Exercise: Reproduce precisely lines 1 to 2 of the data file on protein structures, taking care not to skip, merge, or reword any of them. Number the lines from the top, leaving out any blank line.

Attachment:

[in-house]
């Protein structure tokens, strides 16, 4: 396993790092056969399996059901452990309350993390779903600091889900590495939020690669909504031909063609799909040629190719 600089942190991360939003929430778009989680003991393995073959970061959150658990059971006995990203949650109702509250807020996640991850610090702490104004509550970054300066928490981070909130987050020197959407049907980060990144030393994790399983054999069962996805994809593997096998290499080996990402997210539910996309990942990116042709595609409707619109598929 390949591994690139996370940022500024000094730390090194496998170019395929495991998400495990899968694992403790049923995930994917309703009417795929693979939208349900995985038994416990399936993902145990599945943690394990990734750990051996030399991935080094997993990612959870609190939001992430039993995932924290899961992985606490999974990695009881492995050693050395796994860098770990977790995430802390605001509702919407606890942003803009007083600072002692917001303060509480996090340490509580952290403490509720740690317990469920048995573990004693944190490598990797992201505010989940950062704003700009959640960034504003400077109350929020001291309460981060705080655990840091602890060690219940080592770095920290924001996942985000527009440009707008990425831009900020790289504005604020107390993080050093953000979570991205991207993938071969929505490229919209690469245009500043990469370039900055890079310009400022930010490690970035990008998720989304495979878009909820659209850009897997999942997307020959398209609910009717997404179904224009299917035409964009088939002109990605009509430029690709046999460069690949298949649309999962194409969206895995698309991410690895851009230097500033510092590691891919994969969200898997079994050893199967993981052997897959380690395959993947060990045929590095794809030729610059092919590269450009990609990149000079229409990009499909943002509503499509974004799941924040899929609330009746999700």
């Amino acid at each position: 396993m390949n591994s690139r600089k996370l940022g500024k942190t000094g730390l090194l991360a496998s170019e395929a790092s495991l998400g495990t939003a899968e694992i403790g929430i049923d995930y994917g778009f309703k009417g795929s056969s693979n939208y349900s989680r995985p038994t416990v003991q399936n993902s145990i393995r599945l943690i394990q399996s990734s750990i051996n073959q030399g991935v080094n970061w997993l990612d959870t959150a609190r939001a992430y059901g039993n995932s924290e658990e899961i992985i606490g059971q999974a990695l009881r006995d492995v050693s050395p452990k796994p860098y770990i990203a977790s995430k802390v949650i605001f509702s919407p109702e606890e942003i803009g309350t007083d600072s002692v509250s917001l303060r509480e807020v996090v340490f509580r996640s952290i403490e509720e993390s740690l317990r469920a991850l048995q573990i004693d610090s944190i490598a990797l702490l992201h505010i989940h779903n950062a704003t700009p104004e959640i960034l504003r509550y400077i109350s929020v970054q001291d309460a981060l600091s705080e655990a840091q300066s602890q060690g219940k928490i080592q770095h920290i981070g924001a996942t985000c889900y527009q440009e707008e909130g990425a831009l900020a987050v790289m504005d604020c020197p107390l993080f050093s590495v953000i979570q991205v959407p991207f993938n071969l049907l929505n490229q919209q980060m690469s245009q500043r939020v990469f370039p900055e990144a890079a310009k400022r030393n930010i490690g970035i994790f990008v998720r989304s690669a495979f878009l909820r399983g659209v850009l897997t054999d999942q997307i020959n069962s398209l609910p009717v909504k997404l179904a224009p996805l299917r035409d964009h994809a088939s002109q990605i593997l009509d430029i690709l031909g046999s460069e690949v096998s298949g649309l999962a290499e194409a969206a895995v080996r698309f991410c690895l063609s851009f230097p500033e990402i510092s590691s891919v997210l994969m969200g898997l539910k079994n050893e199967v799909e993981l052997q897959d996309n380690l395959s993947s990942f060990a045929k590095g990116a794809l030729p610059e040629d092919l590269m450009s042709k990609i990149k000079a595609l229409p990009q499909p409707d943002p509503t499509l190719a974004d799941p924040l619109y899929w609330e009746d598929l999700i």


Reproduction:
[in-house]
């Protein structure tokens, strides 16, 4: 396993790092056969399996059901452990309350993390779903600091889900590495939020690669909504031909063609799909040629190719 600089942190991360939003929430778009989680003991393995073959970061959150658990059971006995990203949650109702509250807020996640991850610090702490104004509550970054300066928490981070909130987050020197959407049907980060990144030393994790399983054999069962996805994809593997096998290499080996990402997210539910996309990942990116042709595609409707619109598929 390949591994690139996370940022500024000094730390090194496998170019395929495991998400495990899968694992403790049923995930994917309703009417795929693979939208349900995985038994416990399936993902145990599945943690394990990734750990051996030399991935080094997993990612959870609190939001992430039993995932924290899961992985606490999974990695009881492995050693050395796994860098770990977790995430802390605001509702919407606890942003803009007083600072002692917001303060509480996090340490509580952290403490509720740690317990469920048995573990004693944190490598990797992201505010989940950062704003700009959640960034504003400077109350929020001291309460981060705080655990840091602890060690219940080592770095920290924001996942985000527009440009707008990425831009900020790289504005604020107390993080050093953000979570991205991207993938071969929505490229919209690469245009500043990469370039900055890079310009400022930010490690970035990008998720989304495979878009909820659209850009897997999942997307020959398209609910009717997404179904224009299917035409964009088939002109990605009509430029690709046999460069690949298949649309999962194409969206895995698309991410690895851009230097500033510092590691891919994969969200898997079994050893199967993981052997897959380690395959993947060990045929590095794809030729610059092919590269450009990609990149000079229409990009499909943002509503499509974004799941924040899929609330009746999700």